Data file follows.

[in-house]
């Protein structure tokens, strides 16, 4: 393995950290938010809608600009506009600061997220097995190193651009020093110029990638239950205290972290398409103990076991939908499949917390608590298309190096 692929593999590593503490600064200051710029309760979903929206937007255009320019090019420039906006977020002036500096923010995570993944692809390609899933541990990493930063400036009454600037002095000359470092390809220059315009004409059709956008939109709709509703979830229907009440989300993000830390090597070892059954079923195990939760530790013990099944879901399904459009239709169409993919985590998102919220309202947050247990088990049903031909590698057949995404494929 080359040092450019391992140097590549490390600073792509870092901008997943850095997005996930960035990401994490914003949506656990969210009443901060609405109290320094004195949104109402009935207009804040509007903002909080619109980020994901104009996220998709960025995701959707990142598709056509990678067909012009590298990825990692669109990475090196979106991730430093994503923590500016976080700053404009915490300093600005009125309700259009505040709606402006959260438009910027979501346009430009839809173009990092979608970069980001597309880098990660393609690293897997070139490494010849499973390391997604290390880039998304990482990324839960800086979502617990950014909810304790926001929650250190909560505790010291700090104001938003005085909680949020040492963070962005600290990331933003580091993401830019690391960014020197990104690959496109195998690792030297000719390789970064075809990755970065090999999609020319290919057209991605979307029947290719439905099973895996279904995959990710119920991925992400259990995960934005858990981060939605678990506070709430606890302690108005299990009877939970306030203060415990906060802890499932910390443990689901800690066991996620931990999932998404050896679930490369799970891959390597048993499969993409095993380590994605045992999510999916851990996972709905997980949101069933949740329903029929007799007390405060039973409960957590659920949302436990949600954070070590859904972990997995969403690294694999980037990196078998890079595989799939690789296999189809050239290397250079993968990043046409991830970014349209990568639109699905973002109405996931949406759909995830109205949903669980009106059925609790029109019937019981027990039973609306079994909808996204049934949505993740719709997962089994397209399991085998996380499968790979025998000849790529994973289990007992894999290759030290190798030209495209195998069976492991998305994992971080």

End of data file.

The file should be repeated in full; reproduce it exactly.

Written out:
[in-house]
């Protein structure tokens, strides 16, 4: 393995950290938010809608600009506009600061997220097995190193651009020093110029990638239950205290972290398409103990076991939908499949917390608590298309190096 692929593999590593503490600064200051710029309760979903929206937007255009320019090019420039906006977020002036500096923010995570993944692809390609899933541990990493930063400036009454600037002095000359470092390809220059315009004409059709956008939109709709509703979830229907009440989300993000830390090597070892059954079923195990939760530790013990099944879901399904459009239709169409993919985590998102919220309202947050247990088990049903031909590698057949995404494929 080359040092450019391992140097590549490390600073792509870092901008997943850095997005996930960035990401994490914003949506656990969210009443901060609405109290320094004195949104109402009935207009804040509007903002909080619109980020994901104009996220998709960025995701959707990142598709056509990678067909012009590298990825990692669109990475090196979106991730430093994503923590500016976080700053404009915490300093600005009125309700259009505040709606402006959260438009910027979501346009430009839809173009990092979608970069980001597309880098990660393609690293897997070139490494010849499973390391997604290390880039998304990482990324839960800086979502617990950014909810304790926001929650250190909560505790010291700090104001938003005085909680949020040492963070962005600290990331933003580091993401830019690391960014020197990104690959496109195998690792030297000719390789970064075809990755970065090999999609020319290919057209991605979307029947290719439905099973895996279904995959990710119920991925992400259990995960934005858990981060939605678990506070709430606890302690108005299990009877939970306030203060415990906060802890499932910390443990689901800690066991996620931990999932998404050896679930490369799970891959390597048993499969993409095993380590994605045992999510999916851990996972709905997980949101069933949740329903029929007799007390405060039973409960957590659920949302436990949600954070070590859904972990997995969403690294694999980037990196078998890079595989799939690789296999189809050239290397250079993968990043046409991830970014349209990568639109699905973002109405996931949406759909995830109205949903669980009106059925609790029109019937019981027990039973609306079994909808996204049934949505993740719709997962089994397209399991085998996380499968790979025998000849790529994973289990007992894999290759030290190798030209495209195998069976492991998305994992971080």